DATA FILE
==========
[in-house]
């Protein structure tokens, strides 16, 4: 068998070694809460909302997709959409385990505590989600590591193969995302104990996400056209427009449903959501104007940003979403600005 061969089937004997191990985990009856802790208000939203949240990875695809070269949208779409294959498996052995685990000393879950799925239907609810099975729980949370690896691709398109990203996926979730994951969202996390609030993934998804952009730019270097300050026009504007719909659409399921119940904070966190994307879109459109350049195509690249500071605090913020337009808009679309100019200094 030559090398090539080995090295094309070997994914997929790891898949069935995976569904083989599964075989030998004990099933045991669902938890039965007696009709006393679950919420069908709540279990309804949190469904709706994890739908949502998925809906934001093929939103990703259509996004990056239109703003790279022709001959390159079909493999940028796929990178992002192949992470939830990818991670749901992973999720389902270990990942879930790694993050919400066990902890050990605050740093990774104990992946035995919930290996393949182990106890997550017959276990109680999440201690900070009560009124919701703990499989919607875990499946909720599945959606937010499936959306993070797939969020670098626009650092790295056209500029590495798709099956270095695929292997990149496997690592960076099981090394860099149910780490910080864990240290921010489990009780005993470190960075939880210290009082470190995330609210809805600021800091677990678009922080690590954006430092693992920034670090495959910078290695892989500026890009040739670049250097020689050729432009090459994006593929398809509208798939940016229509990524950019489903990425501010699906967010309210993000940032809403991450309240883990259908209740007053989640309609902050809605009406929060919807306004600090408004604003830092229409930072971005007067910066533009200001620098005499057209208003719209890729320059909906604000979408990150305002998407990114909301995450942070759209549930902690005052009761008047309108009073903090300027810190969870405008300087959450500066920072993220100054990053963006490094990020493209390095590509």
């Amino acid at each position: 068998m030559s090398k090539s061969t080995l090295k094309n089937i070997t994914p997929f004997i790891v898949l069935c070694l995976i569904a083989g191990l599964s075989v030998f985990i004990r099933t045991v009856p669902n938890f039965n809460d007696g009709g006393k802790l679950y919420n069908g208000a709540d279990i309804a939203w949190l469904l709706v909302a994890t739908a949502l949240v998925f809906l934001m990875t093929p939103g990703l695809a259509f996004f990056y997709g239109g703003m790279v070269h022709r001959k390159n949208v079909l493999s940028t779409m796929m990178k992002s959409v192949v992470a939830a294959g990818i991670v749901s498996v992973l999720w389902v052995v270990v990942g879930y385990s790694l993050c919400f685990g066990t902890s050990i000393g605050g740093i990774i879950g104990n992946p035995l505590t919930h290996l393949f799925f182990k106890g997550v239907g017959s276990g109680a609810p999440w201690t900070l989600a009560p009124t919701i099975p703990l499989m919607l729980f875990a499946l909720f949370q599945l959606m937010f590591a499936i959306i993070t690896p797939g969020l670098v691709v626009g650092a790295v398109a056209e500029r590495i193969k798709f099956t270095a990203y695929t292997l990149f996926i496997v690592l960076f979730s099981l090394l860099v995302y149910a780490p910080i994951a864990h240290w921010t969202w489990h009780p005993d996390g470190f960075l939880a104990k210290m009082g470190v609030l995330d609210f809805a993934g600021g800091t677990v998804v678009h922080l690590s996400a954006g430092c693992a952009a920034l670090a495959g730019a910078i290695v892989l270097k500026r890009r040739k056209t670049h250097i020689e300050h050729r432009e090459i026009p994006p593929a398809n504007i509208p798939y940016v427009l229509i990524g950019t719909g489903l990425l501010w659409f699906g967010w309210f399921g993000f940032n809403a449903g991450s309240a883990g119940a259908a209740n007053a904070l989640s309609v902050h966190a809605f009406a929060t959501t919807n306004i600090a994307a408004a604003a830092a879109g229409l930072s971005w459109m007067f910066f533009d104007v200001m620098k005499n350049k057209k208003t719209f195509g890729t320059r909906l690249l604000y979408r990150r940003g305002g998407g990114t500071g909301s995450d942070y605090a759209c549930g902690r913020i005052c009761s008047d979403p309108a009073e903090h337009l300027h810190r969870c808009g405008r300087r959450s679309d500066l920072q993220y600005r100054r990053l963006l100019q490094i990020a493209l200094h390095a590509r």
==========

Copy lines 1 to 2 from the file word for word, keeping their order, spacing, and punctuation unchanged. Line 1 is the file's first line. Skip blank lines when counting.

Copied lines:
[in-house]
């Protein structure tokens, strides 16, 4: 068998070694809460909302997709959409385990505590989600590591193969995302104990996400056209427009449903959501104007940003979403600005 061969089937004997191990985990009856802790208000939203949240990875695809070269949208779409294959498996052995685990000393879950799925239907609810099975729980949370690896691709398109990203996926979730994951969202996390609030993934998804952009730019270097300050026009504007719909659409399921119940904070966190994307879109459109350049195509690249500071605090913020337009808009679309100019200094 030559090398090539080995090295094309070997994914997929790891898949069935995976569904083989599964075989030998004990099933045991669902938890039965007696009709006393679950919420069908709540279990309804949190469904709706994890739908949502998925809906934001093929939103990703259509996004990056239109703003790279022709001959390159079909493999940028796929990178992002192949992470939830990818991670749901992973999720389902270990990942879930790694993050919400066990902890050990605050740093990774104990992946035995919930290996393949182990106890997550017959276990109680999440201690900070009560009124919701703990499989919607875990499946909720599945959606937010499936959306993070797939969020670098626009650092790295056209500029590495798709099956270095695929292997990149496997690592960076099981090394860099149910780490910080864990240290921010489990009780005993470190960075939880210290009082470190995330609210809805600021800091677990678009922080690590954006430092693992920034670090495959910078290695892989500026890009040739670049250097020689050729432009090459994006593929398809509208798939940016229509990524950019489903990425501010699906967010309210993000940032809403991450309240883990259908209740007053989640309609902050809605009406929060919807306004600090408004604003830092229409930072971005007067910066533009200001620098005499057209208003719209890729320059909906604000979408990150305002998407990114909301995450942070759209549930902690005052009761008047309108009073903090300027810190969870405008300087959450500066920072993220100054990053963006490094990020493209390095590509």